While all of your customers are working on their New Year’s resolutions, you’re trying to take a breather from the craziness of the holidays and winter show season. However, the start of a brand new year is the perfect time for your retail business to clean house, make some important changes and prepare for the upcoming year.

From point-of-sale updates to your overall business plan, consider our top five tips for preparing for the new year.

Launch an E-commerce Site

One of the best ways to expand your retail business in 2013 is to launch an e-commerce website to sell your goods and products to online customers. InternetRetailer.com reports, “Online shoppers in the United States will spend $327 billion in 2016, up 45% from $226 billion this year and 62% from $202 billion in 2011.” If you’re not selling online, you’re missing out on a large chunk of your customer base.

But, how do you get started?

  • Connect your online sales system to your store’s POS system to keep track of online and on-site sales and inventory.
  • Look into the many do-it-yourself e-commerce software solutions available to guide you through the process of buying your domain name and launching your online store.
  • If an out-of-the-box e-commerce website isn’t what you need as far as flexibility and customization, hire a web designer to create one to your exact specifications.


Go Mobile

If you already have an online presence for your retail store, consider branching out into the mobile marketplace. According to a Pew Research study, half of all U.S. adults now own a mobile device that connects to the web. From 2011 to 2012, there was 103% growth in online traffic from smartphones (Hubspot).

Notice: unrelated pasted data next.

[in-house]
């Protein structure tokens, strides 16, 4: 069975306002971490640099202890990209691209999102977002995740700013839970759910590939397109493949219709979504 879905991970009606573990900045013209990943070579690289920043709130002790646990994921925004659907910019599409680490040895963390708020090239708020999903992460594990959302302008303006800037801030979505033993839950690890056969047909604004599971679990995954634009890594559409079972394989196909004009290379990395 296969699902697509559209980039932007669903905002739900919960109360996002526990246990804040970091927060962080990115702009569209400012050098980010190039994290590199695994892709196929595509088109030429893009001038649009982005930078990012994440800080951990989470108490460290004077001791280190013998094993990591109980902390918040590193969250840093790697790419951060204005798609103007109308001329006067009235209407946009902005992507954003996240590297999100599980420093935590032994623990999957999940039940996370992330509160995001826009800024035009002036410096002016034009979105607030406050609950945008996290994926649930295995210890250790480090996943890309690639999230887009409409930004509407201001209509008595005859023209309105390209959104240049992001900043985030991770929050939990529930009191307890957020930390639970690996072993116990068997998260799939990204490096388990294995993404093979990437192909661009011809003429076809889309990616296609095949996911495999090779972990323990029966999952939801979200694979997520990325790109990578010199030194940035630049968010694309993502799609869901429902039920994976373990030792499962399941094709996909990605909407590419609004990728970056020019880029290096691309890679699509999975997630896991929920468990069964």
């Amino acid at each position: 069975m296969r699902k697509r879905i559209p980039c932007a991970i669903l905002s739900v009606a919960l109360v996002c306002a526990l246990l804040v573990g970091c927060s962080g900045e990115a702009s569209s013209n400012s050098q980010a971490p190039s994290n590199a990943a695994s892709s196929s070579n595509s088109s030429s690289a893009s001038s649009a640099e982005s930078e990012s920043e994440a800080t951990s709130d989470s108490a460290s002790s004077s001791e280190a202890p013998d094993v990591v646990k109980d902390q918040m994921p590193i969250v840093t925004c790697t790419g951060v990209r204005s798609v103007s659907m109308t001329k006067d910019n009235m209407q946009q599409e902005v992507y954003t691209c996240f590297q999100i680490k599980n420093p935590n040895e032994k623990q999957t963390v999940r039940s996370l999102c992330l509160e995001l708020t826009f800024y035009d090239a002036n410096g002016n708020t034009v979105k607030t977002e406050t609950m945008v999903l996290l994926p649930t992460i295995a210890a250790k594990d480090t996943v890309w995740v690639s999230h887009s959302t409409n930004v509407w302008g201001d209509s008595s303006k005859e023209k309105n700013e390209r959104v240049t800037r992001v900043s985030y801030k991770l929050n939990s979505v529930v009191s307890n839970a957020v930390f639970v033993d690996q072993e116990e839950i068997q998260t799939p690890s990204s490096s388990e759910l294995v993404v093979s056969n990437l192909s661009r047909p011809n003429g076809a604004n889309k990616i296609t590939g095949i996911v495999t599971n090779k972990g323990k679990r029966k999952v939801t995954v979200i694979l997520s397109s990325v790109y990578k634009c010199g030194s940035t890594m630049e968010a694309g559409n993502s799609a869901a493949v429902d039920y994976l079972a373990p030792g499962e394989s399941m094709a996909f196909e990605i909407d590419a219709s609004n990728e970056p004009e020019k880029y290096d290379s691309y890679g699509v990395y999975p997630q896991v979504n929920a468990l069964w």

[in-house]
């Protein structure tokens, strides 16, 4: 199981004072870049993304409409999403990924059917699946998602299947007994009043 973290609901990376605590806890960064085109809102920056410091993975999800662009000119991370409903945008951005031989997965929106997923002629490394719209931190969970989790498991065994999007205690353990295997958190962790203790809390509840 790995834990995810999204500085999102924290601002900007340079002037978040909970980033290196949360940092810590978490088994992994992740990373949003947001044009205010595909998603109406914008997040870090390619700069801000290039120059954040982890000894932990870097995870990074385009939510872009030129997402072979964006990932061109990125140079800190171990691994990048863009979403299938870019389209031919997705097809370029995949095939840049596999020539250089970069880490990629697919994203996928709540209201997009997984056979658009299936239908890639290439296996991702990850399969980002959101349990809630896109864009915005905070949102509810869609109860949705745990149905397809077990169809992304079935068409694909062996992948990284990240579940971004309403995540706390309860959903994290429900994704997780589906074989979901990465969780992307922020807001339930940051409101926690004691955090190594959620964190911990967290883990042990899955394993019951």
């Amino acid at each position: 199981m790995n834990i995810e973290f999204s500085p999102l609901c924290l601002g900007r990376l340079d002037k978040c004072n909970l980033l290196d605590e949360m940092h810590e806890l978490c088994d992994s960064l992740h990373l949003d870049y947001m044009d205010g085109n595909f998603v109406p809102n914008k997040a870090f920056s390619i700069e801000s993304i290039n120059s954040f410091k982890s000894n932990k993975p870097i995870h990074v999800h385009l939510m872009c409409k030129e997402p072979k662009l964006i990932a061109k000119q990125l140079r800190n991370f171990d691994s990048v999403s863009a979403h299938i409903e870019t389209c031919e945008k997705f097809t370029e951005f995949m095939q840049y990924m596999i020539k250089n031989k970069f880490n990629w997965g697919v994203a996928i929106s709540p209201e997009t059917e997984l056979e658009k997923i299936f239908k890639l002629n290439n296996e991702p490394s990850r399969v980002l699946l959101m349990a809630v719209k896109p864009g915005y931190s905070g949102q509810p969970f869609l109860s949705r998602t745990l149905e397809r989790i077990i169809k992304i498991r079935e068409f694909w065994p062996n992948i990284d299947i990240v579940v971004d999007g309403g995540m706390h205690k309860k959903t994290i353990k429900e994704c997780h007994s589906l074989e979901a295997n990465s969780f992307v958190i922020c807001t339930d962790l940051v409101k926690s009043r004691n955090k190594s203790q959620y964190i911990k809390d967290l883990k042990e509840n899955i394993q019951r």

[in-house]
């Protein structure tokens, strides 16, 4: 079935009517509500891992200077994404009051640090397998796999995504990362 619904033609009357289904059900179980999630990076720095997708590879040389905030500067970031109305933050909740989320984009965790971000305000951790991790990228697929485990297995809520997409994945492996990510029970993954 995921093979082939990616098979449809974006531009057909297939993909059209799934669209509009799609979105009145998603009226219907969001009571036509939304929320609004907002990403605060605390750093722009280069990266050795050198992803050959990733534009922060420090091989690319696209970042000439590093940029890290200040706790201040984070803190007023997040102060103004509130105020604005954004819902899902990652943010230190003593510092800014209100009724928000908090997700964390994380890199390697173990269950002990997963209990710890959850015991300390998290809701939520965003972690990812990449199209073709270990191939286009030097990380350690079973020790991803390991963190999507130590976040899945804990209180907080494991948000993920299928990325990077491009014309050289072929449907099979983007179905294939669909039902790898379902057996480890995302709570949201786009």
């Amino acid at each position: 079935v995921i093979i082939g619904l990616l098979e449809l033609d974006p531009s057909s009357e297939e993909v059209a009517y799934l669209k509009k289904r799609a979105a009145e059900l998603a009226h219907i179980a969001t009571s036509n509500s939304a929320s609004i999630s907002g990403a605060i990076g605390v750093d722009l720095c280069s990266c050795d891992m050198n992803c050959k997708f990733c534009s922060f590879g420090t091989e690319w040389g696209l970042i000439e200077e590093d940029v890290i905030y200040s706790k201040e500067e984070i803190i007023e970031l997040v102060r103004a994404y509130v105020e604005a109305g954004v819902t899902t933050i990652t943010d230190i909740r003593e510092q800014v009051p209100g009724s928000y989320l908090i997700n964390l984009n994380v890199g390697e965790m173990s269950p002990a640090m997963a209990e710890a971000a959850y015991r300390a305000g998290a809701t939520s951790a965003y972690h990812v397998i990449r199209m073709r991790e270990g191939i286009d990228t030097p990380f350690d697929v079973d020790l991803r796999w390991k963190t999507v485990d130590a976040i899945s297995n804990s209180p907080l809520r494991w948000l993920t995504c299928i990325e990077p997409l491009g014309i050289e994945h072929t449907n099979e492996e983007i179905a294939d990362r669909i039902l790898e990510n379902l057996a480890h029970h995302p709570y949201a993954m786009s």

• Start by creating a mobile version of your website so that customers can access product information and make purchases on the go. This can and should be very simple.
  • Decide what type of mobile apps to use. Mobile apps can serve a variety of purposes, from the informational to the entertaining, all in the name of promoting your brand and increasing conversions.
  • Create some mobile banner ads. These ads, which can lead to a coupon or straight to your mobile site, are a great way to engage new customers.


Upgrade Your Software

Each year, you should assess your current business software usage and needs. Software that was perfect for your business this time last year may now be inadequate for a variety of reasons. POS software, for example, is integral to your retail store and should always be up to date for a variety of reasons.

  • Perform an audit on your POS, payroll, employee management and customer relationship management (CRM) software to make sure it’s working properly. Check your add-ons and integration processes to make sure your connections still work.
  • Consider switching to cloud-based software. 2012 was the year that “the cloud” gained fame and notoriety as the next big thing in business and consumer software. Your business may be able to save a lot of money—while expanding functionality—by switching to a cloud-based service.


Start Prepping for Tax Season

Taxes are a headache for everyone, but the sooner you do it the better off you’ll be. Because a lot of your time and effort will go into preparing for tax season, now is the time to begin.

  • Even if you started tax preparations in November, you still need to update your revenue and financial records to include year-end data from 2012.
  • As a small business, you may be the one responsible for collecting and reporting your tax information to the IRS. Consider outsourcing some or all of this process to an accountant or other tax professional who can guarantee that their work will be accurate and IRS-approved.


Set Goals for the Year

Look back on 2012 and assess your marketing, sales, and overall business strategy. What worked? What didn’t? In light of this information, set realistic goals for the new year—but be prepared to amend them during the year in reaction to special circumstances such as hurricanes and fiscal cliffs.

The start of the year is a good time to look back on the previous year and to prepare for the new one. Your preparations should cover all aspects of your business—from infrastructure to marketing goals—to make your business ready for 2013.

Megan Webb-Morgan is a web content writer for Resource Nation. She writes about small business, focusing on topics such as business sales. Follow Resource Nation on Facebook and Twitter, too!